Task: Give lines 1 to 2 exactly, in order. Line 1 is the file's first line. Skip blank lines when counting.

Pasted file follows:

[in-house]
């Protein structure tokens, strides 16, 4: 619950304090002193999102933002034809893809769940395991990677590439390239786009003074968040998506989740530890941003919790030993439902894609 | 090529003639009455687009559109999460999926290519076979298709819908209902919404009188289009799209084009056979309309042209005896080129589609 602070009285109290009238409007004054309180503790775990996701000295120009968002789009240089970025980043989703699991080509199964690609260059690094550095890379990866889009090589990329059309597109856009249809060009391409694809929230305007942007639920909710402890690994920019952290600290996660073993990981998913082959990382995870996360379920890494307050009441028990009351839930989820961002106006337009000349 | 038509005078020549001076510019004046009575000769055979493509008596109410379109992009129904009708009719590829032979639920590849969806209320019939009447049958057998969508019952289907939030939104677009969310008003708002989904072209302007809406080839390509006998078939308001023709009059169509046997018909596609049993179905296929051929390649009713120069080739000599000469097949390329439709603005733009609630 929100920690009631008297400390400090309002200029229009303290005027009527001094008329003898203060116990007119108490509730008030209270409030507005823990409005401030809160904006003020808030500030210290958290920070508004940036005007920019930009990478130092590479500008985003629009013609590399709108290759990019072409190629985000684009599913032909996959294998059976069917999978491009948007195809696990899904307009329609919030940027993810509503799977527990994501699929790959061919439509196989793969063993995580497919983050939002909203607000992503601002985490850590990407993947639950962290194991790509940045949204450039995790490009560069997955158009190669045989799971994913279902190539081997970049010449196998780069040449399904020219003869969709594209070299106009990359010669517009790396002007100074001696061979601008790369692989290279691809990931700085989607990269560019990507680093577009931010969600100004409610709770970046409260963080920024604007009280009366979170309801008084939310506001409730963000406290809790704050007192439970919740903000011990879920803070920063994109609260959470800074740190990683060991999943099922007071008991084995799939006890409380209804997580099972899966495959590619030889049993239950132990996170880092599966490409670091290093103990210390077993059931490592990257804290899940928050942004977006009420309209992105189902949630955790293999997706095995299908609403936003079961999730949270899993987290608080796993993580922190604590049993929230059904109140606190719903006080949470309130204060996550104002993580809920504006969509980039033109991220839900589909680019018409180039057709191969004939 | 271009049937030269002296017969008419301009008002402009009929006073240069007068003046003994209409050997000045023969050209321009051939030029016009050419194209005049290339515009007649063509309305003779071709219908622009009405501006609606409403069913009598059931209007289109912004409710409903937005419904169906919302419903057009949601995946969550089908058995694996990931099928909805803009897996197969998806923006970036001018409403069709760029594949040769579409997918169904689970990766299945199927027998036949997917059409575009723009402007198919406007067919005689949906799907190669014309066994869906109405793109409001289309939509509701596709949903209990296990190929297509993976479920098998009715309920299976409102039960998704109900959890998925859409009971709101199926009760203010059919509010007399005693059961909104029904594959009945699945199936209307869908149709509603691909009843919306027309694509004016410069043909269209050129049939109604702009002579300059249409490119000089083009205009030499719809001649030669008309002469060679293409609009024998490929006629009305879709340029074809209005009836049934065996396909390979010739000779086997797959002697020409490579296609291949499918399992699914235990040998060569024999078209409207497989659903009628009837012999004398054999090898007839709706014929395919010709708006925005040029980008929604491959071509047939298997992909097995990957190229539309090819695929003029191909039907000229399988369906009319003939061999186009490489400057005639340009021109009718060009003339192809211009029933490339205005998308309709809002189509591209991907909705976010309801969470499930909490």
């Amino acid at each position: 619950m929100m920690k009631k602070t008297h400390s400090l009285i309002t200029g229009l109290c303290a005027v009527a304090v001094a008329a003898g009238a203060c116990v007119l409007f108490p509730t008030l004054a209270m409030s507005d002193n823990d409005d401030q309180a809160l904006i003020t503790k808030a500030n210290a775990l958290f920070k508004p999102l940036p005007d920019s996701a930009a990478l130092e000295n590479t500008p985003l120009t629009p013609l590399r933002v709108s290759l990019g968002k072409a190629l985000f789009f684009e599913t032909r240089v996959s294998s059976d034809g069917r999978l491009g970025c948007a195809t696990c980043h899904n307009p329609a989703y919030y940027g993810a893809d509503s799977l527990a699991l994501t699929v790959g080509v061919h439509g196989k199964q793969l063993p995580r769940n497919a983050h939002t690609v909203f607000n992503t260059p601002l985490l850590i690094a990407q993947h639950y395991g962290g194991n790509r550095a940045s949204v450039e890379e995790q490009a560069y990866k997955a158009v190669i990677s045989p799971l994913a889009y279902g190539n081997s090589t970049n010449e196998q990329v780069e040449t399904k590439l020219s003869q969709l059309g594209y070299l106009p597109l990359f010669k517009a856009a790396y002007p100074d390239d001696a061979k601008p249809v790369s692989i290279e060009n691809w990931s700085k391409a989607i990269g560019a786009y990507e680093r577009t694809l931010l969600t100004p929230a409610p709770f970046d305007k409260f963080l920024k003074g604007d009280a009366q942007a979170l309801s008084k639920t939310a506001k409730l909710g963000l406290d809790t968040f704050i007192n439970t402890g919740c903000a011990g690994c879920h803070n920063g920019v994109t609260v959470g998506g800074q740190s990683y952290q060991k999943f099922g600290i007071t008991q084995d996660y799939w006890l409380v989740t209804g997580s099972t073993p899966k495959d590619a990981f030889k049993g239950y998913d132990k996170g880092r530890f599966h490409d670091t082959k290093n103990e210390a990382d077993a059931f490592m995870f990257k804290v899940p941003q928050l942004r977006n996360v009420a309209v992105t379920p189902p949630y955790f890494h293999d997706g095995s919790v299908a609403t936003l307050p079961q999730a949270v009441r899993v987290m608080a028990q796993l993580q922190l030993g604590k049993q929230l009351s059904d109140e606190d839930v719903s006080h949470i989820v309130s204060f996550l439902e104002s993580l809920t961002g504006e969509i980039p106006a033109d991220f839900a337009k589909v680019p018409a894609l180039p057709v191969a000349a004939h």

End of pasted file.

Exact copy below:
[in-house]
């Protein structure tokens, strides 16, 4: 619950304090002193999102933002034809893809769940395991990677590439390239786009003074968040998506989740530890941003919790030993439902894609 | 090529003639009455687009559109999460999926290519076979298709819908209902919404009188289009799209084009056979309309042209005896080129589609 602070009285109290009238409007004054309180503790775990996701000295120009968002789009240089970025980043989703699991080509199964690609260059690094550095890379990866889009090589990329059309597109856009249809060009391409694809929230305007942007639920909710402890690994920019952290600290996660073993990981998913082959990382995870996360379920890494307050009441028990009351839930989820961002106006337009000349 | 038509005078020549001076510019004046009575000769055979493509008596109410379109992009129904009708009719590829032979639920590849969806209320019939009447049958057998969508019952289907939030939104677009969310008003708002989904072209302007809406080839390509006998078939308001023709009059169509046997018909596609049993179905296929051929390649009713120069080739000599000469097949390329439709603005733009609630 929100920690009631008297400390400090309002200029229009303290005027009527001094008329003898203060116990007119108490509730008030209270409030507005823990409005401030809160904006003020808030500030210290958290920070508004940036005007920019930009990478130092590479500008985003629009013609590399709108290759990019072409190629985000684009599913032909996959294998059976069917999978491009948007195809696990899904307009329609919030940027993810509503799977527990994501699929790959061919439509196989793969063993995580497919983050939002909203607000992503601002985490850590990407993947639950962290194991790509940045949204450039995790490009560069997955158009190669045989799971994913279902190539081997970049010449196998780069040449399904020219003869969709594209070299106009990359010669517009790396002007100074001696061979601008790369692989290279691809990931700085989607990269560019990507680093577009931010969600100004409610709770970046409260963080920024604007009280009366979170309801008084939310506001409730963000406290809790704050007192439970919740903000011990879920803070920063994109609260959470800074740190990683060991999943099922007071008991084995799939006890409380209804997580099972899966495959590619030889049993239950132990996170880092599966490409670091290093103990210390077993059931490592990257804290899940928050942004977006009420309209992105189902949630955790293999997706095995299908609403936003079961999730949270899993987290608080796993993580922190604590049993929230059904109140606190719903006080949470309130204060996550104002993580809920504006969509980039033109991220839900589909680019018409180039057709191969004939 | 271009049937030269002296017969008419301009008002402009009929006073240069007068003046003994209409050997000045023969050209321009051939030029016009050419194209005049290339515009007649063509309305003779071709219908622009009405501006609606409403069913009598059931209007289109912004409710409903937005419904169906919302419903057009949601995946969550089908058995694996990931099928909805803009897996197969998806923006970036001018409403069709760029594949040769579409997918169904689970990766299945199927027998036949997917059409575009723009402007198919406007067919005689949906799907190669014309066994869906109405793109409001289309939509509701596709949903209990296990190929297509993976479920098998009715309920299976409102039960998704109900959890998925859409009971709101199926009760203010059919509010007399005693059961909104029904594959009945699945199936209307869908149709509603691909009843919306027309694509004016410069043909269209050129049939109604702009002579300059249409490119000089083009205009030499719809001649030669008309002469060679293409609009024998490929006629009305879709340029074809209005009836049934065996396909390979010739000779086997797959002697020409490579296609291949499918399992699914235990040998060569024999078209409207497989659903009628009837012999004398054999090898007839709706014929395919010709708006925005040029980008929604491959071509047939298997992909097995990957190229539309090819695929003029191909039907000229399988369906009319003939061999186009490489400057005639340009021109009718060009003339192809211009029933490339205005998308309709809002189509591209991907909705976010309801969470499930909490």